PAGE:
• Play through 1 – 3 – 5 – 7 – 1 – 3 – 5 – 7 of the Am7 chord
  • The last two notes (E and G) will surround our target note first from above, then below the target note
  • Land on the F# for that feeling of resolution!
  • *Tip: add in some chromatics for some extra spice! (more on this below).

hands playing the jazz guitar


If you’re still looking for that extra bit of spice that will really take things out of the comfort zone of the average listener, then chromatics are that ingredient that you have probably been looking for! Chromatics are when several notes are played in a row ascending or descending by the interval of a semi-tone, e.g. if you go up one fret at a time on the guitar this is chromatic. This will cause notes that are non-diatonic to the key to be played in-between diatonic notes, which creates more tension. By creating more tension, this is also building up more opportunity for resolution once a target note has been reached. Try the following to a ii V I in the key of G major:

  • We will be targeting the 3rd of the D7 chord (F#)
  • Play through 1 – 3 – 5 – 7 – 1 – 3 – 5 of Am7
  • After the 5th in the second octave, play a #5 (F). This will create a chromatic pass between the 5th of the Am7 chord (E) and the 3rd of the D7 chord (F#)

Don’t Change On The Downbeat

Another typical thing to do through ii V I lines is to change chords on the downbeat of the new bar, so how can we break out of this? (see the pattern yet?). Anticipation will be a great tool for again, creating more tension. Anticipation is when you present the next chord tone slightly earlier than when the chord itself actually changes, usually by an 8th note (quaver). When targeting the next chord change through any of the tricks that we have mentioned above, try hitting this target note on the 4+ (“four and”) of the previous bar to then hold or tie that target note into the next bar. For example, for a ii V I in the key of G major:

  • We will be targeting the 3rd of the D7 chord (F#)
  • Play through 1 – 3 – 5 – 7 – 1 – 3 – 5 of the Am7 chord in constant 8th notes
  • On the 4+ of this same bar, play the F# and hold this until the 1+ of the next bar, when you can then continue playing through the D7 arpeggio.

This again will create tension since we are playing our target note earlier than expected so it surprises the listener, whilst at the same time creating release as we are carrying the target note on into the next bar.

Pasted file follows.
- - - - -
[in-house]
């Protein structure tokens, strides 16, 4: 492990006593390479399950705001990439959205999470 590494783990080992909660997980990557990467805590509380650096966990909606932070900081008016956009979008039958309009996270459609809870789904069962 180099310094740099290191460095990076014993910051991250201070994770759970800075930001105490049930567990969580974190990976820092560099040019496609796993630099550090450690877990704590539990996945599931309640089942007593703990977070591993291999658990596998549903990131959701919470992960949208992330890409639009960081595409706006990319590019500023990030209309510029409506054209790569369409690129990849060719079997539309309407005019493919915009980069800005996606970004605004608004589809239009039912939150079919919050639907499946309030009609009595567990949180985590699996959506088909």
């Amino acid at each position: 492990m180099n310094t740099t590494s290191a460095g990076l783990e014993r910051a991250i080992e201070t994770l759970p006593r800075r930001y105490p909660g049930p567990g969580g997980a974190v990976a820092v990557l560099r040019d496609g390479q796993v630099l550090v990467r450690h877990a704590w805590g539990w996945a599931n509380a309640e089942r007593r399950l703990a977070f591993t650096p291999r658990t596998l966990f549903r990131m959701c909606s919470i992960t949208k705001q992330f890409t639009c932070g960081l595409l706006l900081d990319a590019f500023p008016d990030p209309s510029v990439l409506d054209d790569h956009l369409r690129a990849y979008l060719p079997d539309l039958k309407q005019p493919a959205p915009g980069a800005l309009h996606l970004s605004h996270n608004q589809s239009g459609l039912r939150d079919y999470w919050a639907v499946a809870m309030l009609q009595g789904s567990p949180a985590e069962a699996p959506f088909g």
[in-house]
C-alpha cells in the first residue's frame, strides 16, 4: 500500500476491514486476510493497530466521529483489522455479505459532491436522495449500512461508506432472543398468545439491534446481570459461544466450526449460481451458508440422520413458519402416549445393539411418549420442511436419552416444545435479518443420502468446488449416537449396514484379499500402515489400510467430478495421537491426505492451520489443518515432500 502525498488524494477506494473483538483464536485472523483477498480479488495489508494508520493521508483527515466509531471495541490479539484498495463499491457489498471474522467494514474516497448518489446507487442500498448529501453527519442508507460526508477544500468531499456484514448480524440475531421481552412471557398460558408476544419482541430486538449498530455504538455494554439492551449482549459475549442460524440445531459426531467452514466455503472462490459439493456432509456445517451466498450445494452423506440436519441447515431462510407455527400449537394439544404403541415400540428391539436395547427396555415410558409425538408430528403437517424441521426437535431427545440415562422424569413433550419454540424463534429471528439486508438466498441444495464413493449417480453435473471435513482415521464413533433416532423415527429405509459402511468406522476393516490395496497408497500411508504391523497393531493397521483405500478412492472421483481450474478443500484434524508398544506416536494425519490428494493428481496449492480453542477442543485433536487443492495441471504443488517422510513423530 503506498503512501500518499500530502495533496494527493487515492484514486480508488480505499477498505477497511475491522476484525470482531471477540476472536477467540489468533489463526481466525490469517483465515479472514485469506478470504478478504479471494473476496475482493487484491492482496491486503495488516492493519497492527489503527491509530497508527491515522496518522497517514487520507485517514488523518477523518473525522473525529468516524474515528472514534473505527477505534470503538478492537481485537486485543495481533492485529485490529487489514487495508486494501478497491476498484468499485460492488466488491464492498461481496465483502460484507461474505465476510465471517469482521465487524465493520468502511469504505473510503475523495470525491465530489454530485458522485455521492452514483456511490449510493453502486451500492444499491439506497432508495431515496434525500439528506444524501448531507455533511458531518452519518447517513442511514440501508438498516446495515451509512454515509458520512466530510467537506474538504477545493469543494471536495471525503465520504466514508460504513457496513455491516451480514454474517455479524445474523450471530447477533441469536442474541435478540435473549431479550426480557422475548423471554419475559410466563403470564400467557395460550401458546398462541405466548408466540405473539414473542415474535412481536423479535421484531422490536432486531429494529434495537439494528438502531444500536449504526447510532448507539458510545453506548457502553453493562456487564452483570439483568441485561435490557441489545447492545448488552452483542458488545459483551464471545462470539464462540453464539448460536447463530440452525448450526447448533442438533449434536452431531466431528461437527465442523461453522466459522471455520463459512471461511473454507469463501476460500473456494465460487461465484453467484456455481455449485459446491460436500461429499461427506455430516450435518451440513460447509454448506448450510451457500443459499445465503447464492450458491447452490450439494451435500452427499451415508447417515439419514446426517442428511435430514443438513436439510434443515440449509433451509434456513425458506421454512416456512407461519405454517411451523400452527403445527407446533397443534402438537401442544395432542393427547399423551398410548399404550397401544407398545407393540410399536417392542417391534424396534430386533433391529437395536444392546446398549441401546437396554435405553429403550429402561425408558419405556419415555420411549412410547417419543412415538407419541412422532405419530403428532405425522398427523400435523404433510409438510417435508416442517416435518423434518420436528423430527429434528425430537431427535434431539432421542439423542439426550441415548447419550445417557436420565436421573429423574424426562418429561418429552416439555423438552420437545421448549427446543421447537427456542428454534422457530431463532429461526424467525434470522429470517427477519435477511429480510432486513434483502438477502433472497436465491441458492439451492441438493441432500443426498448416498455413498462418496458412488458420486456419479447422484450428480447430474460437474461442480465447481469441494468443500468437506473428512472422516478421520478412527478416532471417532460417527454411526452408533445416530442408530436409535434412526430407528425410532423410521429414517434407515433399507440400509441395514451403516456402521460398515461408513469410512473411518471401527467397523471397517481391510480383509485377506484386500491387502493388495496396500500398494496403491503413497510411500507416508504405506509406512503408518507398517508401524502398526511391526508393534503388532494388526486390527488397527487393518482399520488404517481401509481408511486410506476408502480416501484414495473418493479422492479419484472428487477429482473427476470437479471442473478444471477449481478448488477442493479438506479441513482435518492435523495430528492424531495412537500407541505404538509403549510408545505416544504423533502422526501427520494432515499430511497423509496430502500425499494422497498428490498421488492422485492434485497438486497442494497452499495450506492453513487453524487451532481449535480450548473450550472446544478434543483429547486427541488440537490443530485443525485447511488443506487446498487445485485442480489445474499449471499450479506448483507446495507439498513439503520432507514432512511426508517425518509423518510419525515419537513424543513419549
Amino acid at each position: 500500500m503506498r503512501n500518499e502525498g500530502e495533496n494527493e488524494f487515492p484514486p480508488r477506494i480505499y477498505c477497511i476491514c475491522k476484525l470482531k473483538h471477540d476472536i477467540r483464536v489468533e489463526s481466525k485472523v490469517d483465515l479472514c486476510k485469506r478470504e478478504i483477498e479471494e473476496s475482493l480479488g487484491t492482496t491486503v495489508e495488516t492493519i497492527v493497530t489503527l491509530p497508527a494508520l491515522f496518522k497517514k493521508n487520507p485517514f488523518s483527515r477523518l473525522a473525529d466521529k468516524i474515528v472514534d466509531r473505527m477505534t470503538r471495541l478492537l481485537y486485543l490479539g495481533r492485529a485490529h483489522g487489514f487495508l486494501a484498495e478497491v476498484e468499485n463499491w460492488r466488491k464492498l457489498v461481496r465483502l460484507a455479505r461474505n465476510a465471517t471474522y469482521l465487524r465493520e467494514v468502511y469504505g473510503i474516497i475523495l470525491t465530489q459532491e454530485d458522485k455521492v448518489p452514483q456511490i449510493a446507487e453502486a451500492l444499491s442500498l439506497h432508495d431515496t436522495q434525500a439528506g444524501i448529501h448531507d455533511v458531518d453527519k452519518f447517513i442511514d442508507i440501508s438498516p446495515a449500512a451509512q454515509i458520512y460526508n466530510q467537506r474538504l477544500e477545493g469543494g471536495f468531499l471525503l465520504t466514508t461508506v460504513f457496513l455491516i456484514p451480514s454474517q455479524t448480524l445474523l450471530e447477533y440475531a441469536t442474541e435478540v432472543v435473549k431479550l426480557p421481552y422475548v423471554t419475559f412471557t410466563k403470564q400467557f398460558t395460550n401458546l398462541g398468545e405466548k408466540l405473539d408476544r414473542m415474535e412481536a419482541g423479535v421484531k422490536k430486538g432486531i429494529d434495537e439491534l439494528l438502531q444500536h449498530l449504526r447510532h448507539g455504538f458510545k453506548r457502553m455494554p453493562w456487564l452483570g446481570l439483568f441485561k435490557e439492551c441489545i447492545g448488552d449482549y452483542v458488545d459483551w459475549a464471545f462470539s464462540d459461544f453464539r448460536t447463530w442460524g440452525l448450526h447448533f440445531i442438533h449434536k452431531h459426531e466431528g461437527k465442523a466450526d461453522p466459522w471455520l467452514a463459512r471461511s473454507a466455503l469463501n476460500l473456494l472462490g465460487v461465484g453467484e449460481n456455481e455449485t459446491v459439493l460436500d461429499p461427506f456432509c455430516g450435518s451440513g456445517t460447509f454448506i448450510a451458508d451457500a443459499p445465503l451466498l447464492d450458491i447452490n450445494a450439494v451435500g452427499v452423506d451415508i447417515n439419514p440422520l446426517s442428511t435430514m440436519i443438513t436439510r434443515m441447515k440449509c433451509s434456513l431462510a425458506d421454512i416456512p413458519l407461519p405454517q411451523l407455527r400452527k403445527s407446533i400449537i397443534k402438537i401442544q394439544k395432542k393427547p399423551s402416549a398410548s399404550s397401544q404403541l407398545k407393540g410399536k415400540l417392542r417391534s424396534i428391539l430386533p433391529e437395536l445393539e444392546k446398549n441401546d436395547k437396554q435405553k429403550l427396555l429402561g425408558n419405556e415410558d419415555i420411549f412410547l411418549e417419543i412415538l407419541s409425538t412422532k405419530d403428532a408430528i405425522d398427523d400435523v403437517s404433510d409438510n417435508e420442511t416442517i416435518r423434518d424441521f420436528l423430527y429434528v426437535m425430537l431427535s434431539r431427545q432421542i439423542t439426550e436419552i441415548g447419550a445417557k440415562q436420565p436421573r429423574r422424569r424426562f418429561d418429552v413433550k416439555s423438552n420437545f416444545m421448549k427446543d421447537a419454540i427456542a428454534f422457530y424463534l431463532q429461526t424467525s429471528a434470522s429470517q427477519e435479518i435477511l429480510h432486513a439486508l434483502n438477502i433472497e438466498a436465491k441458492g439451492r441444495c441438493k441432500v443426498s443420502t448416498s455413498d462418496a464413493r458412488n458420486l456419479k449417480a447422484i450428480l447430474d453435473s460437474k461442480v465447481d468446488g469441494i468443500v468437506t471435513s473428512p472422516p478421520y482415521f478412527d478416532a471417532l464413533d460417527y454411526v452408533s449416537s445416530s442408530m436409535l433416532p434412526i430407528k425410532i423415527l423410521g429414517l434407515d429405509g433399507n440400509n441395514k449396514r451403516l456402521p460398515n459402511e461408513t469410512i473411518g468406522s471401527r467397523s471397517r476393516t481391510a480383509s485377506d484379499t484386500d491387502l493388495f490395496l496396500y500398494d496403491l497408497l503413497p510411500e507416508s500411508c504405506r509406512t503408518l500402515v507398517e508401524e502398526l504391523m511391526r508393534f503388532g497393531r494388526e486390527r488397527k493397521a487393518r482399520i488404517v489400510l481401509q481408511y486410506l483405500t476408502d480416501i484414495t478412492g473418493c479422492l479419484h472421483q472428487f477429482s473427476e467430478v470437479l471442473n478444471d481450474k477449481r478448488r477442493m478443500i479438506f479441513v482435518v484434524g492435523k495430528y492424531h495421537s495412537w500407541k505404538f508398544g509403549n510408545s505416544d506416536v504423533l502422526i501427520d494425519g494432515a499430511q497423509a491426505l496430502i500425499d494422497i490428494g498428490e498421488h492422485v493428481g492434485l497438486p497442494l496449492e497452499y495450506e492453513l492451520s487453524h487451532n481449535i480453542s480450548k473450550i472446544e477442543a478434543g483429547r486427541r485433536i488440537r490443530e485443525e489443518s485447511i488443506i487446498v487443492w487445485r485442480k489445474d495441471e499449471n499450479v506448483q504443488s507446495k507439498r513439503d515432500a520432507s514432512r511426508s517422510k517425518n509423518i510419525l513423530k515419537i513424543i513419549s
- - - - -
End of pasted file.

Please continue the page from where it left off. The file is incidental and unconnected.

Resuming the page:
You can also try the following concept with a ‘suspension’, which is the opposite to an anticipation, waiting an 8th note longer into the next bar before changing to the next chord.

guitarist with black jazz guitar

Tritone Substitution

One way to introduce completely different chords into your ii V I lines is through the usage of tritone substitution. Tritone substitution is where you substitute the chord that you were going to play with a chord a tritone away. For ii V I’s we usually do this on the V chord for a few reasons. By placing the tritone sub in the middle of the progression, we can start and finish with the regular chords, meaning the tension in the middle of the progression is resolved by the tonic. This will also create a chromatic (there’s that word again!) descend down the root notes of each chord, which again creates tension and release. Try this in the key of G major:

  • We will be tritone substituting the D7 to an Ab7 chord, since Ab is a tritone away from D
  • Play the following progression: Am7, Ab7, Gma7. Hear that tension and release through the descending bass notes?
  • Play your arpeggios through these chords to compose a ii V I line using tritone substitution.

The cool thing about tritone substitution is that the chordal players don’t actually have to be playing the Ab7 chord for you to outline this in your ii V I line. In fact it will actually create more tension and release if you play the tritone sub over the regular ii V I!

Tags: Guitar advice, Guitar technique, Guitar tips, Guitar wisdom

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Tags: Guitar advice, Guitar technique, Guitar tips, Guitar wisdom